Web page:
This place is utterly unique, home to all manner of incredible species. It's also uniquely fragile and so finding the right balance for humans and wildlife is crucial to to ensure our travels protect these delicate ecosystems and empower pioneering conservation work where possible.
The archipelago has faced (and continues to face) multiple challenges: climate change, overfishing, invasive species, increased tourism demand and population growth.
75,000 people visit on live-aboard cruises a year. Compare this to the 300,000 annual visitors in Torres del Paine or the 5,000 daily visitors to Machu Picchu and we think that it's still relatively well controlled. That’s on the boats though. A number of large hotels and unregulated land-based tours have led to an uptick in tourist numbers, and in-turn, a population increase.
But the Galápagos authorities have actually been a model for conservation for many years and the steps that have been taken to limit the impact of tourism are nonetheless impressive...
Boats and guides are all strictly regulated. When you explore you have to keep to designated paths in groups of no more than 16. No one should get to within less than two feet of the wildlife. Tourism money and the entrance fee genuinely fund conservation efforts - which isn’t always the case in some parts of the world. Local children are being educated to conserve the environment and there are widespread recycling efforts with a recent crack down on plastics.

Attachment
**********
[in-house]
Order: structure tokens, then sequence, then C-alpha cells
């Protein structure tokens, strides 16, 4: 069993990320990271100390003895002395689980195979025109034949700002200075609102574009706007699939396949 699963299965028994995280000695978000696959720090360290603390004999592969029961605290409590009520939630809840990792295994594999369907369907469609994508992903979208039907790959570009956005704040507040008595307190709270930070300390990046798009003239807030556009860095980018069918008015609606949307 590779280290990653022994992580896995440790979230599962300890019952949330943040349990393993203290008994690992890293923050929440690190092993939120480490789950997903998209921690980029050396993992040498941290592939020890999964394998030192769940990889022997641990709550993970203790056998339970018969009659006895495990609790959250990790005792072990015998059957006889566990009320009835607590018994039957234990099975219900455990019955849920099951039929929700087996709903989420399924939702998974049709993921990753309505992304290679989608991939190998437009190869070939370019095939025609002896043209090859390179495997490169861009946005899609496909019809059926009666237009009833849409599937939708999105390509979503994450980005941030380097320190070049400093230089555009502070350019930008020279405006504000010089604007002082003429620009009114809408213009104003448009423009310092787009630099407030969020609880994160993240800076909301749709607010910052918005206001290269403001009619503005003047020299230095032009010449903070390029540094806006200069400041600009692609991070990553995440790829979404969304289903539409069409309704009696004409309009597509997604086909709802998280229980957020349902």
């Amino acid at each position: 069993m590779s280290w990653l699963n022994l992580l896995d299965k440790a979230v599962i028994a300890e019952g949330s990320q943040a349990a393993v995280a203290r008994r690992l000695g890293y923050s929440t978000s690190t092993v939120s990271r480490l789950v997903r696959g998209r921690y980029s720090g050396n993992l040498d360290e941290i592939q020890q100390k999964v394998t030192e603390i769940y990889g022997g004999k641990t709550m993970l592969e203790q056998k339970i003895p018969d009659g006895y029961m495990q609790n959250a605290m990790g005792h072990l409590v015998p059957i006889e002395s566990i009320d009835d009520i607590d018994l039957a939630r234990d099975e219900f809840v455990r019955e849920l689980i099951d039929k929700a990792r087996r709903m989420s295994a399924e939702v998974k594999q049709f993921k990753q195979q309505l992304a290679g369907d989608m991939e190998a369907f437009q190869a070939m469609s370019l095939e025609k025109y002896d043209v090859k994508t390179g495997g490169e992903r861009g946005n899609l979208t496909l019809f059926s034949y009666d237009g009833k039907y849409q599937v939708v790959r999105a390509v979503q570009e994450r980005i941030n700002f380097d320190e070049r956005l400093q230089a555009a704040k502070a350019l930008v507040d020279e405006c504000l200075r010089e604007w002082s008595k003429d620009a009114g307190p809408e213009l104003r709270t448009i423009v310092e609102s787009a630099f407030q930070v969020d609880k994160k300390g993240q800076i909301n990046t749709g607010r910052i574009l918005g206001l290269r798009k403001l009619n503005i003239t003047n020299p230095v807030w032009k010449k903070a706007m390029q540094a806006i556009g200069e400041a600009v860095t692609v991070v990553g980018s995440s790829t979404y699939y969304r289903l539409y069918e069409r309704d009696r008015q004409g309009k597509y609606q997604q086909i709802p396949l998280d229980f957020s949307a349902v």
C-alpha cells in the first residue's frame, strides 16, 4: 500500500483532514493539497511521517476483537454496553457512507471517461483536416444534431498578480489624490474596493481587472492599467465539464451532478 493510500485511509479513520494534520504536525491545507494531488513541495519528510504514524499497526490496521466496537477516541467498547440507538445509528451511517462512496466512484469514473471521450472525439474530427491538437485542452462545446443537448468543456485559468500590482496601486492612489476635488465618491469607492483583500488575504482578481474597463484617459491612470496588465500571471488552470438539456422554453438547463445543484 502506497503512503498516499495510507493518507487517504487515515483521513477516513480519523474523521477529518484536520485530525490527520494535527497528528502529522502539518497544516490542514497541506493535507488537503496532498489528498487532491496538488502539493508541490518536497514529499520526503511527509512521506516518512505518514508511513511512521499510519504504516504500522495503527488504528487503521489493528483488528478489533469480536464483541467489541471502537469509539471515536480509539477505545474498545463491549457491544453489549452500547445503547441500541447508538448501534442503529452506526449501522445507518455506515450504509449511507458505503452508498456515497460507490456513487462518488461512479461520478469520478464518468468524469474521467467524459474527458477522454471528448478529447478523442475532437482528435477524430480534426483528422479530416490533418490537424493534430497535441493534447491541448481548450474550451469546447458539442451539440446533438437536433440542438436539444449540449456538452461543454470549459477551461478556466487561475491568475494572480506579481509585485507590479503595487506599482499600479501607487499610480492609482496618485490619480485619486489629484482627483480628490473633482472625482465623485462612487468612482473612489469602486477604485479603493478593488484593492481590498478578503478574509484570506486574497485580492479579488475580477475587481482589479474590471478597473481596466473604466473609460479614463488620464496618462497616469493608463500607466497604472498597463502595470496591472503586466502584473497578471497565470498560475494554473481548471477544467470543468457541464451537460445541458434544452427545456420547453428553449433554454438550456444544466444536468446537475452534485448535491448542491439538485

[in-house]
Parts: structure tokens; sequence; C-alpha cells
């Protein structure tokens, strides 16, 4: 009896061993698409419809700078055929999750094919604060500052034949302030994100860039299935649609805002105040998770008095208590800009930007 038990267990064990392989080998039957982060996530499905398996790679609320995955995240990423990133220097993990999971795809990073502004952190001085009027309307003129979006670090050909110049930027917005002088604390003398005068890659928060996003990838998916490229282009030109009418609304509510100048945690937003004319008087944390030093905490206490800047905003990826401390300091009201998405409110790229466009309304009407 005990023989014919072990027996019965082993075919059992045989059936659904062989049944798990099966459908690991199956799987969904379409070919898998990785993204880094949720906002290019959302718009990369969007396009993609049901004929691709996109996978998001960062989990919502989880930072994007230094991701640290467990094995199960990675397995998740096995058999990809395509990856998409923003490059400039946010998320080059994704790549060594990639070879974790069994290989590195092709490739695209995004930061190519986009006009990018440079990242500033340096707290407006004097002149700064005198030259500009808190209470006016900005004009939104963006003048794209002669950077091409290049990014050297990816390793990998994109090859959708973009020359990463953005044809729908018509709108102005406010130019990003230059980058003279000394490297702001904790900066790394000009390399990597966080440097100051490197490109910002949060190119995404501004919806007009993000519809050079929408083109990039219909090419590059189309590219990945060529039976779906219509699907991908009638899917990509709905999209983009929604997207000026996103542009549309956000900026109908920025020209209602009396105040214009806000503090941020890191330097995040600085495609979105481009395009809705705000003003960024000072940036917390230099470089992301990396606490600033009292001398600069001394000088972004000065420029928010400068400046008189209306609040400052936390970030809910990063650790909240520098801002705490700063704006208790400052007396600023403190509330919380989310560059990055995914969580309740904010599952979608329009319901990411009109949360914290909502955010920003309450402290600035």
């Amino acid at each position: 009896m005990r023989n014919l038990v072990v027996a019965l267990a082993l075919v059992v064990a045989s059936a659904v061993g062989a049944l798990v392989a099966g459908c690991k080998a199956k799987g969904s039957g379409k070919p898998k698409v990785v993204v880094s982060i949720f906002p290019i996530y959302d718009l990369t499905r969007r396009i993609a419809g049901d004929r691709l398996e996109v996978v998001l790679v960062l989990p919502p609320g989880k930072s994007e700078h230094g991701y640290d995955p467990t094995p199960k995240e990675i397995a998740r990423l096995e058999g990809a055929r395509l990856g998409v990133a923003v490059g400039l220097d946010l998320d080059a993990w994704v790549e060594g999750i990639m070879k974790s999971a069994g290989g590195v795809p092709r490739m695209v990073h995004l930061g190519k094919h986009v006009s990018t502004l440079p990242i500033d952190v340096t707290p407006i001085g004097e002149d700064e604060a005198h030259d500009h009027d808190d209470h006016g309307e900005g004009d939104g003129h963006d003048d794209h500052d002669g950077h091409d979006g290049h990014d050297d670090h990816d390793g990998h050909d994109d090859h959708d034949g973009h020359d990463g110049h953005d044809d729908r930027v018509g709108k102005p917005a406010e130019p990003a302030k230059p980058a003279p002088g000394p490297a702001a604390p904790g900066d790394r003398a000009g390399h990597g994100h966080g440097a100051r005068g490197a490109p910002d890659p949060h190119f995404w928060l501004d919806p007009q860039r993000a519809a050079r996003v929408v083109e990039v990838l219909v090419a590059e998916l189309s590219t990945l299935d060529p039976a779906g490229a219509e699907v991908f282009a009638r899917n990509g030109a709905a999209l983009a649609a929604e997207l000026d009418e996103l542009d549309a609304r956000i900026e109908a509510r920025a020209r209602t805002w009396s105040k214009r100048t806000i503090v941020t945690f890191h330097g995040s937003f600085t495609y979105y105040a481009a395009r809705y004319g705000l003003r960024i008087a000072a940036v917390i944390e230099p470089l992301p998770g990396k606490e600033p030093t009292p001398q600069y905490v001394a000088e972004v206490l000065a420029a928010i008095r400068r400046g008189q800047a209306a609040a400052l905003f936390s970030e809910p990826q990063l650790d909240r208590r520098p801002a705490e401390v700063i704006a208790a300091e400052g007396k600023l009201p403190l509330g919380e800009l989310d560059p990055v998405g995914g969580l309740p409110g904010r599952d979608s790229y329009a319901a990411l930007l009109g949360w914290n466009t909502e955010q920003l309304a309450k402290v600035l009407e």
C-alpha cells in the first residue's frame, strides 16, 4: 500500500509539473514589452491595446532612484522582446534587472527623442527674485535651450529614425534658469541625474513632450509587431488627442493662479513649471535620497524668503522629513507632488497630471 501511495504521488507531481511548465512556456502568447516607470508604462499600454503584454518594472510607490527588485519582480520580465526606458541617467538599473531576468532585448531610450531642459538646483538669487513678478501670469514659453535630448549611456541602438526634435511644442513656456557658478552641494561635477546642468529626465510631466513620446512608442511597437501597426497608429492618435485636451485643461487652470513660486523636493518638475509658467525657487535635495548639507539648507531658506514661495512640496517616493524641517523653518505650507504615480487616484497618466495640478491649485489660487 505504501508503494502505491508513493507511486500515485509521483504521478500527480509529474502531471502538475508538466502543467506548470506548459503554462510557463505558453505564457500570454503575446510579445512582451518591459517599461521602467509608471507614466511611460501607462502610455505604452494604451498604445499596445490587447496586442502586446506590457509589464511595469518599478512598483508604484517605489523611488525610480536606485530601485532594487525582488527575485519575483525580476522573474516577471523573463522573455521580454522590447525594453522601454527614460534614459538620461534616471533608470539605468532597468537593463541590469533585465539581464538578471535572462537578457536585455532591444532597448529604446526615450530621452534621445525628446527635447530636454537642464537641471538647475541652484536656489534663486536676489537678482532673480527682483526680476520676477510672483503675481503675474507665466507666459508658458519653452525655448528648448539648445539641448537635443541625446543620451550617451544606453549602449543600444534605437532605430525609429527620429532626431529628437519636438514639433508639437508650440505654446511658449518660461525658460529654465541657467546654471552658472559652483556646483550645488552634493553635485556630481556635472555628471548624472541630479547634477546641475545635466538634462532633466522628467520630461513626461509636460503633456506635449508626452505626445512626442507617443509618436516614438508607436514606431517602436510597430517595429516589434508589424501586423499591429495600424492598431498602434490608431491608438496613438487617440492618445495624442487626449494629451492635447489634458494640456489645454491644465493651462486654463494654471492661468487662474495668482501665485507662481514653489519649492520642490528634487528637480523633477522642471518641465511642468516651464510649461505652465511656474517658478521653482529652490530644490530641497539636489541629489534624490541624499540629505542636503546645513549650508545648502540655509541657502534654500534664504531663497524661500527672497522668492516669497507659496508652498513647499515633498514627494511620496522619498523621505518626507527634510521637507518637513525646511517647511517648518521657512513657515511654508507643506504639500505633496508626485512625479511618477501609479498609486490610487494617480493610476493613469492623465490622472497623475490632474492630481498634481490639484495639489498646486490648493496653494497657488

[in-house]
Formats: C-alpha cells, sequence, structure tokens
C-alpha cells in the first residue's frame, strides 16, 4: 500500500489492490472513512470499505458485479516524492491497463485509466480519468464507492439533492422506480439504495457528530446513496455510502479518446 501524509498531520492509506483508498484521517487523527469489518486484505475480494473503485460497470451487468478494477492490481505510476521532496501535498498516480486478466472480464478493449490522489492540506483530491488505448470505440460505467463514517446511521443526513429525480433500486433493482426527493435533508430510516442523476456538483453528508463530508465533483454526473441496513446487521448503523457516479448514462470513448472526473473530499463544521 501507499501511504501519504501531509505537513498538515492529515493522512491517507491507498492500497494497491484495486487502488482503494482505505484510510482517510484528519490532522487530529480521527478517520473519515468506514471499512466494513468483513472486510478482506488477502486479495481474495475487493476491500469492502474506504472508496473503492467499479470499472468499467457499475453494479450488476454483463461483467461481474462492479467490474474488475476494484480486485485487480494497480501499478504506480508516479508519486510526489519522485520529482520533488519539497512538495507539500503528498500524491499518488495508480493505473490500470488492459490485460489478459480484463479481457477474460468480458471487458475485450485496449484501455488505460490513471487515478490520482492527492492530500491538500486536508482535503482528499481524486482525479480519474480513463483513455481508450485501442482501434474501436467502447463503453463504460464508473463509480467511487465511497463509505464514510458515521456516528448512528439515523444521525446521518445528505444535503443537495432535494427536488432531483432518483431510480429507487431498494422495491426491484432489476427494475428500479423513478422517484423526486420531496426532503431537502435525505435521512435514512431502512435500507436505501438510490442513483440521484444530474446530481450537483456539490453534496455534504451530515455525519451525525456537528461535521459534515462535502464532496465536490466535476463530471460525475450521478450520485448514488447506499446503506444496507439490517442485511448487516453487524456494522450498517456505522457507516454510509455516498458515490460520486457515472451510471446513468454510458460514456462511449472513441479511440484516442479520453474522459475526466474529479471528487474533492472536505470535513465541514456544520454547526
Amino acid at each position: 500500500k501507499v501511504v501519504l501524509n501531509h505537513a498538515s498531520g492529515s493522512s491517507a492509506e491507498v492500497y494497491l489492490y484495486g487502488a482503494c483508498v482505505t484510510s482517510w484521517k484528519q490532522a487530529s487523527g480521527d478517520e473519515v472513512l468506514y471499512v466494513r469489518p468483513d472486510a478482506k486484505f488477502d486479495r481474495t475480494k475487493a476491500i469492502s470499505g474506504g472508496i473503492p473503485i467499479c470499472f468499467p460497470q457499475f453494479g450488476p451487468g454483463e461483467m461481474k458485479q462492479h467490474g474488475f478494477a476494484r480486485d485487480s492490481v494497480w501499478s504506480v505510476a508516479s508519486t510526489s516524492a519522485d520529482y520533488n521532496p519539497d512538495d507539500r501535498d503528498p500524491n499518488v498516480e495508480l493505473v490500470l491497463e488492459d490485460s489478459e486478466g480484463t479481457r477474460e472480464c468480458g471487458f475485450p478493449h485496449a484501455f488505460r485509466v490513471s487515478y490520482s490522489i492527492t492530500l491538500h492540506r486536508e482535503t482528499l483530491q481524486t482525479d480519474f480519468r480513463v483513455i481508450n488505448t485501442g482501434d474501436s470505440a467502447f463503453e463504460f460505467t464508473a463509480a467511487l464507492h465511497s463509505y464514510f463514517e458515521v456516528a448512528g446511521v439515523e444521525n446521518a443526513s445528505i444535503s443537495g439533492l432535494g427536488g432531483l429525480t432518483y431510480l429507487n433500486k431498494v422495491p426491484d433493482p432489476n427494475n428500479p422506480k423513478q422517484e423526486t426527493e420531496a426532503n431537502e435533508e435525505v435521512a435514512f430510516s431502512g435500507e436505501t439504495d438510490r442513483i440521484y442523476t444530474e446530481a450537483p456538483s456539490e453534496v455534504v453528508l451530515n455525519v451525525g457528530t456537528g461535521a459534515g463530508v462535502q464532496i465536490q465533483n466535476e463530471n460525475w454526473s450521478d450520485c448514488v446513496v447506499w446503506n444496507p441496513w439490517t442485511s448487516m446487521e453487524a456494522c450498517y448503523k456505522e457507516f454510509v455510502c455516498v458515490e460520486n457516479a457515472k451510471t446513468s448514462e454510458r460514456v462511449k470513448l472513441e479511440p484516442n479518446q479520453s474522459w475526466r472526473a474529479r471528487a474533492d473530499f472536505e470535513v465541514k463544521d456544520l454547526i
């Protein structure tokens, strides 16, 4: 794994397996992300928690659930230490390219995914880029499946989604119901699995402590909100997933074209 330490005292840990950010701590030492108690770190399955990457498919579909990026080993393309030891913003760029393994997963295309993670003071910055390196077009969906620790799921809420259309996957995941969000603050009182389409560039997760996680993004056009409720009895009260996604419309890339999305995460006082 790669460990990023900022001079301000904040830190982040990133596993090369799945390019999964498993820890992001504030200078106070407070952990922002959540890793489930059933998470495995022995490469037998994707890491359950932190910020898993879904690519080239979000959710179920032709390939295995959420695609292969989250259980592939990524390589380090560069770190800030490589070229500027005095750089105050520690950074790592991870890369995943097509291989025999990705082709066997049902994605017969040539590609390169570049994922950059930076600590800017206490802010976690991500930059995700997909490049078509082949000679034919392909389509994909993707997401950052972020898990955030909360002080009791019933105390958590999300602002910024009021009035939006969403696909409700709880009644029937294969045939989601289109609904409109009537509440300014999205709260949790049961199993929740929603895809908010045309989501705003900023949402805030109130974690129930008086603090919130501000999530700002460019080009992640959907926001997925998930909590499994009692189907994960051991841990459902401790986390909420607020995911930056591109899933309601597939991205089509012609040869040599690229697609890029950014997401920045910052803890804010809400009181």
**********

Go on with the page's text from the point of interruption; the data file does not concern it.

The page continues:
Although it might be tempting to squeeze in a three or four night cruise to see some of the archipelago on a trip around Ecuador or South America, we'd urge you to stay for longer - a week or two is ideal. Not only do you get a much more in-depth and varied experience, with more time to soak it all in, but longer cruises mean fewer flights having to take off and land here, reducing carbon emissions.
We only work with sustainable land-based operators and small hotels who actively contribute to the protection of the islands. And through our Travel Positive initiatives, we carbon balance all of the emissions created on our holidays, from front door and back again, by 160%. That's a mile for every kilometre and ensures you can travel with pride knowing that your holiday is an independently-verified planet friendly one.
Following your trip, you might also wish to support the work of the UK-based Galápagos Conservation Trust in their efforts to free the archipelago of plastic pollution. Typically, we find that our visitors leave with a heightened sense of awareness and responsibility for protecting our planet, so we include a six-month free membership to introduce you to their brilliant work here.